Of all that I saw after two weeks traveling in France, I was most impressed by their orange juice contraptions. Yes, this seems a ludicrous claim with all the wonders that the country has to offer, but alas it is true. Though I enjoy good orange juice, I am not a fanatic by any means, and certainly never reach for it as an on the go option here in the U.S. This is only because, I have now learned, of the poor quality orange juice that is offered in the states. I’m sure there is superb fresh orange juice at specialty food stores that would offer the same excellence as that of the french orange juice. But that’s just it, one doesn’t need to seek out a speciality store for fresh orange juice in France and in other grocery stores across Europe.
The accessibility and convenience of a vitamin c packed beverage is thanks to massive self serving juice presses. I first encountered one of these machines at a grocery store in Paris. Being a skeptic, I assumed it was an overpriced scam. It wasn’t until I saw a fast moving line of local parisians filling miniature bottles the next day that I realized it was a must try. Overpriced scam it is not. For only 3 euros, you can a container the size of a large gatorade bottle, while the miniature size cost only a euro. The top of the machine is a wire bowl that holds the oranges, which funnels them down into the press, which has a clear window so that you can watch the squeezing process. Quickly, the oranges drop down onto a blade where they are split, each half falling to either side of the blade to be squeezed simmultaneosly by compressors, as the liquid fills your container of choice. It’s as easy as using a water bubbler, though far more exciting. Once I was hooked, I noticed these juice presses in every grocery store, convenient store, and even souvenir shop that I passed.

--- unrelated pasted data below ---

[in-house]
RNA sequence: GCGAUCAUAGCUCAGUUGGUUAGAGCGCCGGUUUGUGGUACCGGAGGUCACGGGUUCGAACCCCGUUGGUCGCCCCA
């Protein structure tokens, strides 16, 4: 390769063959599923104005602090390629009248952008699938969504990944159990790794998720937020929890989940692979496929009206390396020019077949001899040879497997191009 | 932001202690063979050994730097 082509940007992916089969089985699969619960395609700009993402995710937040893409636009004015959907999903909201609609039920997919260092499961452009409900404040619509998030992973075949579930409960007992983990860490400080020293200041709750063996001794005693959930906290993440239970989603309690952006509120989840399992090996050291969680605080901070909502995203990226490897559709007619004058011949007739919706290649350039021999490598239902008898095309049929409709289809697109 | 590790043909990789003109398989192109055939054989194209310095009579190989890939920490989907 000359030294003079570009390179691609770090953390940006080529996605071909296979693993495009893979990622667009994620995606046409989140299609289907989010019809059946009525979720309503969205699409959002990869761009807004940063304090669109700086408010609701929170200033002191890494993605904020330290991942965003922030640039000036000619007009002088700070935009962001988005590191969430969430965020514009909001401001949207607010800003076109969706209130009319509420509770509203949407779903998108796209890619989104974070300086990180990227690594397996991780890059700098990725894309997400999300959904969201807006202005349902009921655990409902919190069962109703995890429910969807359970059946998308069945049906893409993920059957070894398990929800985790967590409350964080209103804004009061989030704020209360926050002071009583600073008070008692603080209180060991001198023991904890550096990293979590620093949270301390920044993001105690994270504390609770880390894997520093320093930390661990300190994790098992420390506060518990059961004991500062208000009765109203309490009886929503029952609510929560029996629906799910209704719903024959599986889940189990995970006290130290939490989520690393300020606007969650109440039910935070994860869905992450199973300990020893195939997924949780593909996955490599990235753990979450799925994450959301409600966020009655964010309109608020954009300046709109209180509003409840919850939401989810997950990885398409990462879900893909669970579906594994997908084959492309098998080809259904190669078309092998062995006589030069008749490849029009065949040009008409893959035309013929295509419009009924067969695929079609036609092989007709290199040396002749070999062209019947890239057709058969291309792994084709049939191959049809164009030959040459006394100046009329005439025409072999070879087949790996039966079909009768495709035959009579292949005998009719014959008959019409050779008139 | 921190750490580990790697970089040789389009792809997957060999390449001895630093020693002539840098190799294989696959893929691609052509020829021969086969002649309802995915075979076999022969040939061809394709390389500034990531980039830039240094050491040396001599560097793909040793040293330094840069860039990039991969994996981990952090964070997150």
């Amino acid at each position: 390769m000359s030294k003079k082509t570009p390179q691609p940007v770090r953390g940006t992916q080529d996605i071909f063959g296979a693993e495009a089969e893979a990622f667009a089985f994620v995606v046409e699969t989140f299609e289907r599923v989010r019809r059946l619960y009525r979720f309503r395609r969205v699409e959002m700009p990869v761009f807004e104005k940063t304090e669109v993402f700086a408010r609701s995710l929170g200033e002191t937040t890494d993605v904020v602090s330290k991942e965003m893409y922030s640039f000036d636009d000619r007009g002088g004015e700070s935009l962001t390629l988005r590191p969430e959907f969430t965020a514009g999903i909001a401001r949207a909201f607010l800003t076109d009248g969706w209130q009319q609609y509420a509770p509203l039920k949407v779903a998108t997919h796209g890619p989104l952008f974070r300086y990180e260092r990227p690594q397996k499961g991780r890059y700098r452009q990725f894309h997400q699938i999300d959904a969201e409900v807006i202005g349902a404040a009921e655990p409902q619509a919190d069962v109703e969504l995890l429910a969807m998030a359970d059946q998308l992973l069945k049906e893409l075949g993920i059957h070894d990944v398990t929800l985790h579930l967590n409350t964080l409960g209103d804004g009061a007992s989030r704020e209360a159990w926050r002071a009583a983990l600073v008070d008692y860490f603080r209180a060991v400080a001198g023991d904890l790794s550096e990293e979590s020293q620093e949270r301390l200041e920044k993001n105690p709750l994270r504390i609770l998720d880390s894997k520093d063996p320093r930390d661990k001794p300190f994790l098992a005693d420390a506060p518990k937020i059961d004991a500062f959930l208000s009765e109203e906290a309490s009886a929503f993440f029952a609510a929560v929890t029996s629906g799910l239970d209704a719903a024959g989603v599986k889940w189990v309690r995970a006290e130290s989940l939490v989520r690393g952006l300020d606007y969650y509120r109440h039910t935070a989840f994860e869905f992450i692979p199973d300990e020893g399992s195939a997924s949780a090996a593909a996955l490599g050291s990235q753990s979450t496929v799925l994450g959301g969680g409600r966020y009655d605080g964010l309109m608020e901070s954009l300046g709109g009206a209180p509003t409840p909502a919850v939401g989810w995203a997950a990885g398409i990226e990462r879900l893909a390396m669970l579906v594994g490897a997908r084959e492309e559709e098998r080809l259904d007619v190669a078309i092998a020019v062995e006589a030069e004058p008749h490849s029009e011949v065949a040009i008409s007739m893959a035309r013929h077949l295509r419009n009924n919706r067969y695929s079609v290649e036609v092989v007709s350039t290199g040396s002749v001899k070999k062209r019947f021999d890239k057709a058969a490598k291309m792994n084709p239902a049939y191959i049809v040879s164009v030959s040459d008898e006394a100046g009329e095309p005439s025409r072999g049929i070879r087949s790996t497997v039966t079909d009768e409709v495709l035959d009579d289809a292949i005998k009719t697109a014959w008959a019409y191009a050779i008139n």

When leaving the city, I said my goodbyes to the accessible fresh orange juice, assuming it was metropolis characteristic, like bagels are to New York City. I was wrong again. In the rural countryside, north east of Marseille, we stopped for gas in a small village. I ventured inside the store looking for a car snack. I’ve learned to compromise taste and freshness when hungry at a gas station, as the selection, in my experience, is usually far from tasty or fresh. To my delight, just next to the register was the beloved orange juice press, the top bowl overflowing with oranges.
It is a simple thing: providing accessible fresh orange juice at a reasonable price, yet to me, it symbolizes so much more. Having fresh orange juice, free of sugar and other unnecessary ingredients, as the standard, is a node to the tradition of healthy, quality, great tasting food that defines french culture.
A piece of advice for anyone traveling to France and Europe in general in the future: near or far, start every morning with a walk to your nearest establishment, for a bottle of orange juice.